CORK racing ace Matt Griffin takes part in this weekend’s Le Mans 24 Hours with British teammates Duncan Cameron and Aaron Scott in the No. 55 Michelin shod Spirit of Race run Ferrari 488 GTE EVO.
They compete in the LMGTE AM class that has some 22 crews - 12 in Ferrari’s, eight Porsche 911 RSR’s and two Aston Martin Vantage AMR’s, the latter includes the TF Sport car that will be piloted by Belfast’s Charlie Eastwood along with Briton Jonathan Adam and Turkish driver Salih Yolo.
Griffin has vast experience of this iconic race and is the gold category driver of the trio. “The last podium I had at Le Mans was in 2013 with AF Corse alongside Jack Gerber and Marco Cioci. It’s sure a tough race. Since then (2013) I’ve been very close numerous times finishing fourth and fifth and last year we were running second until we had suspension failure.”
Due to the ongoing coronavirus pandemic, the race takes place behind closed doors - a huge change considering over 250,000 fans watched last year’s event at the 8.467-mile circuit that has 38 turns.
Griffin said: “The atmosphere will be strange for sure. In one way it’s a bit easier and less stressful for us (drivers) as we have less media engagements and all of that, but the event is definitely missing something without the razzmatazz.”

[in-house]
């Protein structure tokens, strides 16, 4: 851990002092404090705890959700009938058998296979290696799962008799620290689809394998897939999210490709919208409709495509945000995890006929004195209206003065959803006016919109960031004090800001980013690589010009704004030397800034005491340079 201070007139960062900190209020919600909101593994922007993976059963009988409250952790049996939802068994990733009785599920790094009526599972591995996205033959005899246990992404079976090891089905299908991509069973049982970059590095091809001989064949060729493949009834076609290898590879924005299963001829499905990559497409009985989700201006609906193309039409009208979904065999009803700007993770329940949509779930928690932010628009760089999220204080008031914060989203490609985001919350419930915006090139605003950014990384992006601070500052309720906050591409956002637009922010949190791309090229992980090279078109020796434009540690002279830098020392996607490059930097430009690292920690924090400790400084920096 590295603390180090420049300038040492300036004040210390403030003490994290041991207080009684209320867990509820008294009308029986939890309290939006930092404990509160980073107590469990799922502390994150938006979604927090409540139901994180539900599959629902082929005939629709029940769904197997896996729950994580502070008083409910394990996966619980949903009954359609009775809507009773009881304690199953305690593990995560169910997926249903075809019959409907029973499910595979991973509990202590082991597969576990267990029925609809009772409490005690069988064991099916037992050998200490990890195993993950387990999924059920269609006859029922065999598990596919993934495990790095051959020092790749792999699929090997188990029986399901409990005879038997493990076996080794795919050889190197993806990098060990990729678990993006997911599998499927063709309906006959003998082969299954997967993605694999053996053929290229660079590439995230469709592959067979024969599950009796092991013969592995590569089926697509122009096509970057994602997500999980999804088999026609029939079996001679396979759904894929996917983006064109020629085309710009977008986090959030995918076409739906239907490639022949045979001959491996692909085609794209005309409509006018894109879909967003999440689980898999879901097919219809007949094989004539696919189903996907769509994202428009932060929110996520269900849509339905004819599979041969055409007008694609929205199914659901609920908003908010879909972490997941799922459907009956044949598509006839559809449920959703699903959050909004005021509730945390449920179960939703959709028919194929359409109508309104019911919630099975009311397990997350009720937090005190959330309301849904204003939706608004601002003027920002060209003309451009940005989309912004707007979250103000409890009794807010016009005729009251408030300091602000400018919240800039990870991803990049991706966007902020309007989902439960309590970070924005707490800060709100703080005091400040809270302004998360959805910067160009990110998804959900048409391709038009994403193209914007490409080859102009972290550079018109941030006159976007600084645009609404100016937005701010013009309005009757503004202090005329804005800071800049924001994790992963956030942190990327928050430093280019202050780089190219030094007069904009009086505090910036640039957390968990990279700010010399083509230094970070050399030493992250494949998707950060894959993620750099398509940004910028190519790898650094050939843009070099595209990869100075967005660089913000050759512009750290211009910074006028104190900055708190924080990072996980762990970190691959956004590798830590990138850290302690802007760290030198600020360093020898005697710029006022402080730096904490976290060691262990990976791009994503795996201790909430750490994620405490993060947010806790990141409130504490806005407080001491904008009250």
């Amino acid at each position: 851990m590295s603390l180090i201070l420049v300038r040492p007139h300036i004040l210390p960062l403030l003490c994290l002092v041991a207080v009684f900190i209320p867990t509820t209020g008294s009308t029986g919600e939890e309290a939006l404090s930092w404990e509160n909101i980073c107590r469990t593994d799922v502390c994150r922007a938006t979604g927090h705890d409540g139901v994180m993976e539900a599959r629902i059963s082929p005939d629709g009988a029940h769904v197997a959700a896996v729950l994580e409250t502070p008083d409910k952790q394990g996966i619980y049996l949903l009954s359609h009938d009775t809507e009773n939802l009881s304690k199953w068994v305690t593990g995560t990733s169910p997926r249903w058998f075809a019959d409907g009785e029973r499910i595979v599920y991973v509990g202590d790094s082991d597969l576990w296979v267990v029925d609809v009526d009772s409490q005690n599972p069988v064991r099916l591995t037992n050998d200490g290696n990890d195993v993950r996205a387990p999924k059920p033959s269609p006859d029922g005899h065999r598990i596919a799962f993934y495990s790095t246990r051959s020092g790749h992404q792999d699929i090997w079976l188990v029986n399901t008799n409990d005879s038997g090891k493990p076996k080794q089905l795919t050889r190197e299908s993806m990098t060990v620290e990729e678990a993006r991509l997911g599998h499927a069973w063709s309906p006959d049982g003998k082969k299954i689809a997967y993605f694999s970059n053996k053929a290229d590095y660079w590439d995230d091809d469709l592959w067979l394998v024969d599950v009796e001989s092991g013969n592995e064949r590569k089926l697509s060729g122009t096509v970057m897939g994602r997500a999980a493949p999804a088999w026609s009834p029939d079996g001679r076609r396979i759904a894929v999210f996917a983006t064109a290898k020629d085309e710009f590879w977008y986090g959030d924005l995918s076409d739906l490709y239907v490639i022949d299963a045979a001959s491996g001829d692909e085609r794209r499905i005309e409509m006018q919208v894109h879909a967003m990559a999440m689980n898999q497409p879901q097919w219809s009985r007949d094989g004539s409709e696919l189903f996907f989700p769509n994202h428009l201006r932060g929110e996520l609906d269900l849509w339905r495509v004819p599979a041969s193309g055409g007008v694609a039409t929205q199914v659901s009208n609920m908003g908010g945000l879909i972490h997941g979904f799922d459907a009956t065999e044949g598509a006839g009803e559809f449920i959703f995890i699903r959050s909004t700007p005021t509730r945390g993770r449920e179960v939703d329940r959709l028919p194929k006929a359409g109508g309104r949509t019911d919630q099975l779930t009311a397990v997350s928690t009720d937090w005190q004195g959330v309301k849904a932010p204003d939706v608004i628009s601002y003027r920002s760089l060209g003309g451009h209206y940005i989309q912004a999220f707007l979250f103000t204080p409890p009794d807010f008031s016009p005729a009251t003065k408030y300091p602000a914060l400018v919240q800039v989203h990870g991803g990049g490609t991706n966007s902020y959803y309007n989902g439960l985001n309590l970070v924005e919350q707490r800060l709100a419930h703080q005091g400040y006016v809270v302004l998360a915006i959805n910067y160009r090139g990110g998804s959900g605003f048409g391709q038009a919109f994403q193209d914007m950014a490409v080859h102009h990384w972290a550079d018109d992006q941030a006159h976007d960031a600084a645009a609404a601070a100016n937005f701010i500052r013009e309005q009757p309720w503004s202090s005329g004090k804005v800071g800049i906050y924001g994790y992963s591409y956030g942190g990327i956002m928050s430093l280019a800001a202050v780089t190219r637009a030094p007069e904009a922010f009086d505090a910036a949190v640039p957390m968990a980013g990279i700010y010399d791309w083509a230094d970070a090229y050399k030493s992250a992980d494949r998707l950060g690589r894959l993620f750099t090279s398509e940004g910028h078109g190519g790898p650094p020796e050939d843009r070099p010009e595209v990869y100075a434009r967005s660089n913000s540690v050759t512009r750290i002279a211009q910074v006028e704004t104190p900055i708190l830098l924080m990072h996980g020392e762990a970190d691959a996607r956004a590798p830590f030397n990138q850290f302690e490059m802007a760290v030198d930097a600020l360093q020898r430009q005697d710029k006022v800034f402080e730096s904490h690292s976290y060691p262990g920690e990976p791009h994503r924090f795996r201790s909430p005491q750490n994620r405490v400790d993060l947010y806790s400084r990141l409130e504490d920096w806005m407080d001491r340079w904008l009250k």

Since lockdown ended Griffin has certainly been busy.
“I’ve raced in the British GT Championship, the European Le Mans Series and the Le Mans Cup. I have raced eight times but they have all been in the last ten weeks. The season is going well and we won the last round of the European Le Mans series in Paul Ricard so coming here (Le Mans) off the back of that win is definitely confidence-inspiring.”
He places great importance on Le Mans. “For me it’s 100% the most important race in the world, it is steeped in history and very difficult to win.”
However, Griffin is certainly of the view that a podium place is attainable but adds. “There looks to be about 12 cars capable of winning the race. Aston Martin are very strong along with Porsche and apart from ourselves, there are also a number of very strong Ferrari’s.”
Identifying the most difficult part of the race he commented. “The start is always difficult due to the pressure but after you settle in, it’s about going as fast as you can at every corner of every lap. Unpredictable weather will also make it a lot more difficult.”
Due to his gold-rated status Griffin will race close to the maximum of twelve hours (over several stints) with Scott and Cameron making up the other twelve hours in their stints.
There are two free practice sessions Thursday with qualifying in a 45-minute window beginning at 4.15pm. The race begins on Saturday at 1.30pm Irish time.
Also this weekend, the World Rally Championship continues with Rally Turkey, the fifth round of the series. Toyota pair Sebastien Ogier (79 points) and Elfyn Evans (70 points) head the standings with reigning champion Ott Tanak (Hyundai) four points behind Evans.
Belgian driver Thierry Neuville (Hyundai i20 WRC), who failed to score any points last time out, will be hoping to redress some of his 37 points deficit to Ogier.